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Today's featured guest blogger is Bill Leach, Liberal Arts Program Chair and Assistant Professor of English at Florida Institute of Technology
What do alien abductions, cops chasing robbers, and binge drinking zombies have in common? They’ve all been subjects of one-act plays written by student groups in my introduction to literature classes over the years.
I’ve always been a fan of introducing creative writing opportunities to students as a method of reinforcing the elements of short fiction, poetry, and drama. Many of my ideas are not really mine at all. Our university uses The Bedford Introduction to Literature, edited by Michael Meyer, and there are gems of writing ideas embedded in the text just waiting to be mined. These ‘Creative Responses” are sprinkled throughout, such as writing your own 55 word short story or writing a three minute phone call or email conversation between two characters based on the brief play Reprimand. These ideas can be incorporated as journal entries, test questions, and group activities.
I introduce group work early in the semester, which allows group members to get to know each other’s strengths and weaknesses and provide a sense of commitment to the group for completing the tasks assigned. Toward the end of the semester, I introduce the groups to the project of writing a script for their own one-act plays. Years ago, I started this activity by asking the groups to write an alternate ending to the play Am I Blue by Beth Henley, which deals with many issues young adults face today. This activity also works in writing an alternate ending to Death of a Salesman. Studying original plays and writing in groups takes up a good chunk of classroom time, so I searched for shorter activities because of the premium associated with classroom time.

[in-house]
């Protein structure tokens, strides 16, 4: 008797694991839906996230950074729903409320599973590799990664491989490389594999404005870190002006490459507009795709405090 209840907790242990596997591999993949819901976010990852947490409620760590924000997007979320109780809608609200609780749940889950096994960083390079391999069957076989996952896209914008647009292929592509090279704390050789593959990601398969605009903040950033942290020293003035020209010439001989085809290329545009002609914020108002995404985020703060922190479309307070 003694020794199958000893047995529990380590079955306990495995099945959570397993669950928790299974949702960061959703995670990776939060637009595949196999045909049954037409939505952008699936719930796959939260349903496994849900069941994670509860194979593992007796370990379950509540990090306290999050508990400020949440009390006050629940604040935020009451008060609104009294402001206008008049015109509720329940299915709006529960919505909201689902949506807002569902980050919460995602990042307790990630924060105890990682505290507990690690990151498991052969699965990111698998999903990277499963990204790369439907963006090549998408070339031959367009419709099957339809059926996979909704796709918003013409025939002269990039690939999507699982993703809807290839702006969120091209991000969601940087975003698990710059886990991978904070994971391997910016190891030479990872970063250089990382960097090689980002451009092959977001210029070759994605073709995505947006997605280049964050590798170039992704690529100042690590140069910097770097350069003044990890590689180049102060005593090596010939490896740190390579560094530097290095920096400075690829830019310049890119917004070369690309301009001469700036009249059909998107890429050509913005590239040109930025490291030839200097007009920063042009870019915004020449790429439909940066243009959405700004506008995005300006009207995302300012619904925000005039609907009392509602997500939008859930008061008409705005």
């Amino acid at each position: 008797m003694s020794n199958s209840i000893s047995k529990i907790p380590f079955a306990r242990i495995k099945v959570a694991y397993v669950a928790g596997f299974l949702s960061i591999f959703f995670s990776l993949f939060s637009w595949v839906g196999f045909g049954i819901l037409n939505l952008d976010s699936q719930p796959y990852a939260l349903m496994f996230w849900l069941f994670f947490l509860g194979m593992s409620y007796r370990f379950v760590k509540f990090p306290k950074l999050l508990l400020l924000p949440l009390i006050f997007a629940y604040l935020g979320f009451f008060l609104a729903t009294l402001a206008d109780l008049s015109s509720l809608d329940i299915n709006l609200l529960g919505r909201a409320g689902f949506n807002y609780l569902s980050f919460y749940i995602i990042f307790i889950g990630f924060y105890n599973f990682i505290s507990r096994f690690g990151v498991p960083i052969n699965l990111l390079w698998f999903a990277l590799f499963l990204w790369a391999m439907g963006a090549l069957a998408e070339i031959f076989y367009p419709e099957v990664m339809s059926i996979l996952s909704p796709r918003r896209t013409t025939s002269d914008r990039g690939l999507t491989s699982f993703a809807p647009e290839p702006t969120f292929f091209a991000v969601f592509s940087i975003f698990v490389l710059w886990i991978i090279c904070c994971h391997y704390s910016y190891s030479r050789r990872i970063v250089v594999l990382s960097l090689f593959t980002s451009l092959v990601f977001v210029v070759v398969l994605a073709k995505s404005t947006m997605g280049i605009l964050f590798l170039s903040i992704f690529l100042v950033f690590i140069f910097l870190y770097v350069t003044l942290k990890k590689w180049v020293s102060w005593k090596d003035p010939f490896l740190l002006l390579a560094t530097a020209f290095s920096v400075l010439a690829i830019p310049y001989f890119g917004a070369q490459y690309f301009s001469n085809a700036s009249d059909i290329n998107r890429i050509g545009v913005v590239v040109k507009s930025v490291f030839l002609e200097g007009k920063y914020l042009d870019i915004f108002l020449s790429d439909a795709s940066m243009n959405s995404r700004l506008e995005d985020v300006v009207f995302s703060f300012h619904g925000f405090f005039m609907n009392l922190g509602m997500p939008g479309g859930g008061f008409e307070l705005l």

That's when I stumbled across the website 10-Minute-Plays.com. The site not only provides multiple examples of short plays, but it also provides students easy to follow directions on how to compose their play, which reinforces the concepts of plot structure. Here’s an example of directions from the site:
Page 1: Set up the world of your main characters (exposition)
Page 2: Something happens to throw your characters’ world out of balance
Page 3-4: Your characters struggle to restore order
Page 5: Just when your characters are about to restore order, something happens to complicate matters
Page 6: Your characters either succeed or fail to restore order
The brevity of the 10 minute play allows students to work with the structure of drama, introducing conflict and providing a resolution just as longer, traditional plays do. In addition, the shortened format saves on group and classroom time, allowing for more in-depth discussions of other genres such as short fiction and poetry.
The students really enjoy the activity and work well together writing the scripts and even acting out the parts. It is a fun way to end the semester, and student feedback shows it to be something they learn from and remember.
As a caution, though, instructors need to be involved in the brainstorming part of the process, guiding students toward appropriate topics. If not, you may find yourself in the middle of many dramatic renderings describing drunken zombies fighting aliens!
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